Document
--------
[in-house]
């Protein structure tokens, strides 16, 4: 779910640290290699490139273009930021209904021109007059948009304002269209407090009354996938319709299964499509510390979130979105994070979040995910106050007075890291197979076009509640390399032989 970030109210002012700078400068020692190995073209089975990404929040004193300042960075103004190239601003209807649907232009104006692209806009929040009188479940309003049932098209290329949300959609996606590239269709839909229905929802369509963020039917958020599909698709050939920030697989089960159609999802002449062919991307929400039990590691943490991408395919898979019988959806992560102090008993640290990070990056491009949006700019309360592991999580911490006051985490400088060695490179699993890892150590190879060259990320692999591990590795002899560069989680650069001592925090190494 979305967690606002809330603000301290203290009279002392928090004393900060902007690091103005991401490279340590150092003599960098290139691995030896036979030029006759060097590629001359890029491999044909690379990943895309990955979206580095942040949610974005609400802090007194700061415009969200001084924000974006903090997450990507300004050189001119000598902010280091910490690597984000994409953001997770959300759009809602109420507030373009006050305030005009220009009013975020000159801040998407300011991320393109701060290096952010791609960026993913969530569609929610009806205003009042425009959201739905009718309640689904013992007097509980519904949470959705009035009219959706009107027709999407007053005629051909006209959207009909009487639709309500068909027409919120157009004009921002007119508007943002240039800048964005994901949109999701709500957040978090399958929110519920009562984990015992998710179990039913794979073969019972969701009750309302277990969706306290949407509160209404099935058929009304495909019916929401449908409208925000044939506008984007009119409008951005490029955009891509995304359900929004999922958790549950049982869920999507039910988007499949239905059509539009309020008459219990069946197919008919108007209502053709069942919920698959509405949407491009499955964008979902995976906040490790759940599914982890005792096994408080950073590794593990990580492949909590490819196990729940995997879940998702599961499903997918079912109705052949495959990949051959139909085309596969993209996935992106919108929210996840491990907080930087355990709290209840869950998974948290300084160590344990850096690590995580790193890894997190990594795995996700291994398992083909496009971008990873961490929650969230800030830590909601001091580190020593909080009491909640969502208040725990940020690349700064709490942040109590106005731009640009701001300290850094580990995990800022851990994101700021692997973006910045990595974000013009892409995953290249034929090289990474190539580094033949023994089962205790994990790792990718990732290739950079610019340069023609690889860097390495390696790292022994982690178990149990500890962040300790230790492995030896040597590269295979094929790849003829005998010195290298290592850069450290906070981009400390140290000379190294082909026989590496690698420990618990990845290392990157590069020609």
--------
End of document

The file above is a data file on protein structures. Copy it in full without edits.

[in-house]
């Protein structure tokens, strides 16, 4: 779910640290290699490139273009930021209904021109007059948009304002269209407090009354996938319709299964499509510390979130979105994070979040995910106050007075890291197979076009509640390399032989 970030109210002012700078400068020692190995073209089975990404929040004193300042960075103004190239601003209807649907232009104006692209806009929040009188479940309003049932098209290329949300959609996606590239269709839909229905929802369509963020039917958020599909698709050939920030697989089960159609999802002449062919991307929400039990590691943490991408395919898979019988959806992560102090008993640290990070990056491009949006700019309360592991999580911490006051985490400088060695490179699993890892150590190879060259990320692999591990590795002899560069989680650069001592925090190494 979305967690606002809330603000301290203290009279002392928090004393900060902007690091103005991401490279340590150092003599960098290139691995030896036979030029006759060097590629001359890029491999044909690379990943895309990955979206580095942040949610974005609400802090007194700061415009969200001084924000974006903090997450990507300004050189001119000598902010280091910490690597984000994409953001997770959300759009809602109420507030373009006050305030005009220009009013975020000159801040998407300011991320393109701060290096952010791609960026993913969530569609929610009806205003009042425009959201739905009718309640689904013992007097509980519904949470959705009035009219959706009107027709999407007053005629051909006209959207009909009487639709309500068909027409919120157009004009921002007119508007943002240039800048964005994901949109999701709500957040978090399958929110519920009562984990015992998710179990039913794979073969019972969701009750309302277990969706306290949407509160209404099935058929009304495909019916929401449908409208925000044939506008984007009119409008951005490029955009891509995304359900929004999922958790549950049982869920999507039910988007499949239905059509539009309020008459219990069946197919008919108007209502053709069942919920698959509405949407491009499955964008979902995976906040490790759940599914982890005792096994408080950073590794593990990580492949909590490819196990729940995997879940998702599961499903997918079912109705052949495959990949051959139909085309596969993209996935992106919108929210996840491990907080930087355990709290209840869950998974948290300084160590344990850096690590995580790193890894997190990594795995996700291994398992083909496009971008990873961490929650969230800030830590909601001091580190020593909080009491909640969502208040725990940020690349700064709490942040109590106005731009640009701001300290850094580990995990800022851990994101700021692997973006910045990595974000013009892409995953290249034929090289990474190539580094033949023994089962205790994990790792990718990732290739950079610019340069023609690889860097390495390696790292022994982690178990149990500890962040300790230790492995030896040597590269295979094929790849003829005998010195290298290592850069450290906070981009400390140290000379190294082909026989590496690698420990618990990845290392990157590069020609």